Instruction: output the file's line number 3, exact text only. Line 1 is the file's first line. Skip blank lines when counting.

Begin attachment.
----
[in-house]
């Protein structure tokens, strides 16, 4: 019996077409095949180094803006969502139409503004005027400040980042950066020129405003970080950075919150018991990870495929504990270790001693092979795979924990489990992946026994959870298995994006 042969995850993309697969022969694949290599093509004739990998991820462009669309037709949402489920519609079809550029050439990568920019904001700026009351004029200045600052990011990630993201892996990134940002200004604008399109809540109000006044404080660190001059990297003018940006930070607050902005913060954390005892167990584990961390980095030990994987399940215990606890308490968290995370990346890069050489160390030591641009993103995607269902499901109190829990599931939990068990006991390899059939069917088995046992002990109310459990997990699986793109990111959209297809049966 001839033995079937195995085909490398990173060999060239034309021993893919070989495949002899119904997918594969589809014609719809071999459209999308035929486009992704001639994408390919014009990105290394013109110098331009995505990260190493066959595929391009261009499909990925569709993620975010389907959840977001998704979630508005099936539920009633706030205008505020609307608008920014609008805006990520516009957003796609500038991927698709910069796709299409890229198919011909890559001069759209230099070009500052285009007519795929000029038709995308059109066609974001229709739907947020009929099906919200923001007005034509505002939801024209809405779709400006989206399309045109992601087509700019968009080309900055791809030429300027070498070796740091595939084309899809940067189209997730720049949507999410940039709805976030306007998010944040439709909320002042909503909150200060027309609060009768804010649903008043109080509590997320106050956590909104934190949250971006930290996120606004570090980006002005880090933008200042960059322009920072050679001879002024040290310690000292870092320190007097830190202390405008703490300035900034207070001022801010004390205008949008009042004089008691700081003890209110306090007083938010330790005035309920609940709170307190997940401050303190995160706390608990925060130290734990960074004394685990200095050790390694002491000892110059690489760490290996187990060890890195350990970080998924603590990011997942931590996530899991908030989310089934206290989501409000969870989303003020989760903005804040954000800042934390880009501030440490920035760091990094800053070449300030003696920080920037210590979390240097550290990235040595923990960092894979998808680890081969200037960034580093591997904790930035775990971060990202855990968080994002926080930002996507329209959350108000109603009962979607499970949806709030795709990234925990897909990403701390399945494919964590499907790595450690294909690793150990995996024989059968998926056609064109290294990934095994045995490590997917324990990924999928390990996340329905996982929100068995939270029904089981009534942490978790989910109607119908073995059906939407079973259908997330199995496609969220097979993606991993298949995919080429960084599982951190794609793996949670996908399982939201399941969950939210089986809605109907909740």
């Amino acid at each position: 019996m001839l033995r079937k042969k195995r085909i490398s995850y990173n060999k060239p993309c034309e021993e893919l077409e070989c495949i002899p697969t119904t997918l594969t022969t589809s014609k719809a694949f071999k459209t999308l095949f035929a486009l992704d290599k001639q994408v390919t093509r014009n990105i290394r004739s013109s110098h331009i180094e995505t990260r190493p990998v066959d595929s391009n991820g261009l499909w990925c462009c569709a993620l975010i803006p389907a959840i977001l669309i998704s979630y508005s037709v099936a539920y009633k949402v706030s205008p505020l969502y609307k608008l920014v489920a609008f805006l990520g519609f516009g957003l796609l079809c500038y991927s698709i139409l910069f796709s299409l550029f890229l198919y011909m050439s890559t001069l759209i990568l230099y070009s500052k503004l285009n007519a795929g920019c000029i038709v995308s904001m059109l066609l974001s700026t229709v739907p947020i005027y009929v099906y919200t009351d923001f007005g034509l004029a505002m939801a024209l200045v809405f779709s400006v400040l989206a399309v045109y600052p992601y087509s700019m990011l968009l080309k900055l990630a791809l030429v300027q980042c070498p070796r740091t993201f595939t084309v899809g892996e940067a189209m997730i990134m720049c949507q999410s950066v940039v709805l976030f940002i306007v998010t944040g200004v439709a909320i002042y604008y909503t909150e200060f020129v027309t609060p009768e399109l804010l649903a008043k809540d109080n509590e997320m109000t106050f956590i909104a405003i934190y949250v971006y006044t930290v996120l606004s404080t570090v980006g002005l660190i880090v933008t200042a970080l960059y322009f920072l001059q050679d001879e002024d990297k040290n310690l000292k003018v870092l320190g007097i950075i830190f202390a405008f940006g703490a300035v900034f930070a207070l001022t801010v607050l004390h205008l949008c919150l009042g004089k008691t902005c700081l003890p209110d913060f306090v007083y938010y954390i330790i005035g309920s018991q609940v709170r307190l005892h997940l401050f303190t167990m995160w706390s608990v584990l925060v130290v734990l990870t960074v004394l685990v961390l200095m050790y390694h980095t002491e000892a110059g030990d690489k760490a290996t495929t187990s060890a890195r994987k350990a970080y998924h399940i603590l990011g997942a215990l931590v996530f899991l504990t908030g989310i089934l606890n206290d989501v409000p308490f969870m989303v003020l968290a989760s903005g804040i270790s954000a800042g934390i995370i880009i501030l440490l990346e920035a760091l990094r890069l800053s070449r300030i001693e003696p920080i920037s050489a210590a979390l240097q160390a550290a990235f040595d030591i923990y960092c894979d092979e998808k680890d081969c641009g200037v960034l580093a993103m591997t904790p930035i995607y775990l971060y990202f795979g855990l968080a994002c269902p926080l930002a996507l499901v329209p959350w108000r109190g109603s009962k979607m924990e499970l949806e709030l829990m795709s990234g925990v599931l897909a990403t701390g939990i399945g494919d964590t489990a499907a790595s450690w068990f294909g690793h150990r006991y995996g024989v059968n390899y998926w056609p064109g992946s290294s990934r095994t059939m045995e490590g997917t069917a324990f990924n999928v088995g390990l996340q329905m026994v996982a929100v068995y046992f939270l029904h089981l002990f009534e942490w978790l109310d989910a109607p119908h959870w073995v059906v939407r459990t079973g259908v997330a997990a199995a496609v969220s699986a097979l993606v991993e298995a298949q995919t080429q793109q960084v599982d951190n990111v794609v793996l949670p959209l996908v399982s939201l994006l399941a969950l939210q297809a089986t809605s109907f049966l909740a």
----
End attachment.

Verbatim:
């Amino acid at each position: 019996m001839l033995r079937k042969k195995r085909i490398s995850y990173n060999k060239p993309c034309e021993e893919l077409e070989c495949i002899p697969t119904t997918l594969t022969t589809s014609k719809a694949f071999k459209t999308l095949f035929a486009l992704d290599k001639q994408v390919t093509r014009n990105i290394r004739s013109s110098h331009i180094e995505t990260r190493p990998v066959d595929s391009n991820g261009l499909w990925c462009c569709a993620l975010i803006p389907a959840i977001l669309i998704s979630y508005s037709v099936a539920y009633k949402v706030s205008p505020l969502y609307k608008l920014v489920a609008f805006l990520g519609f516009g957003l796609l079809c500038y991927s698709i139409l910069f796709s299409l550029f890229l198919y011909m050439s890559t001069l759209i990568l230099y070009s500052k503004l285009n007519a795929g920019c000029i038709v995308s904001m059109l066609l974001s700026t229709v739907p947020i005027y009929v099906y919200t009351d923001f007005g034509l004029a505002m939801a024209l200045v809405f779709s400006v400040l989206a399309v045109y600052p992601y087509s700019m990011l968009l080309k900055l990630a791809l030429v300027q980042c070498p070796r740091t993201f595939t084309v899809g892996e940067a189209m997730i990134m720049c949507q999410s950066v940039v709805l976030f940002i306007v998010t944040g200004v439709a909320i002042y604008y909503t909150e200060f020129v027309t609060p009768e399109l804010l649903a008043k809540d109080n509590e997320m109000t106050f956590i909104a405003i934190y949250v971006y006044t930290v996120l606004s404080t570090v980006g002005l660190i880090v933008t200042a970080l960059y322009f920072l001059q050679d001879e002024d990297k040290n310690l000292k003018v870092l320190g007097i950075i830190f202390a405008f940006g703490a300035v900034f930070a207070l001022t801010v607050l004390h205008l949008c919150l009042g004089k008691t902005c700081l003890p209110d913060f306090v007083y938010y954390i330790i005035g309920s018991q609940v709170r307190l005892h997940l401050f303190t167990m995160w706390s608990v584990l925060v130290v734990l990870t960074v004394l685990v961390l200095m050790y390694h980095t002491e000892a110059g030990d690489k760490a290996t495929t187990s060890a890195r994987k350990a970080y998924h399940i603590l990011g997942a215990l931590v996530f899991l504990t908030g989310i089934l606890n206290d989501v409000p308490f969870m989303v003020l968290a989760s903005g804040i270790s954000a800042g934390i995370i880009i501030l440490l990346e920035a760091l990094r890069l800053s070449r300030i001693e003696p920080i920037s050489a210590a979390l240097q160390a550290a990235f040595d030591i923990y960092c894979d092979e998808k680890d081969c641009g200037v960034l580093a993103m591997t904790p930035i995607y775990l971060y990202f795979g855990l968080a994002c269902p926080l930002a996507l499901v329209p959350w108000r109190g109603s009962k979607m924990e499970l949806e709030l829990m795709s990234g925990v599931l897909a990403t701390g939990i399945g494919d964590t489990a499907a790595s450690w068990f294909g690793h150990r006991y995996g024989v059968n390899y998926w056609p064109g992946s290294s990934r095994t059939m045995e490590g997917t069917a324990f990924n999928v088995g390990l996340q329905m026994v996982a929100v068995y046992f939270l029904h089981l002990f009534e942490w978790l109310d989910a109607p119908h959870w073995v059906v939407r459990t079973g259908v997330a997990a199995a496609v969220s699986a097979l993606v991993e298995a298949q995919t080429q793109q960084v599982d951190n990111v794609v793996l949670p959209l996908v399982s939201l994006l399941a969950l939210q297809a089986t809605s109907f049966l909740a």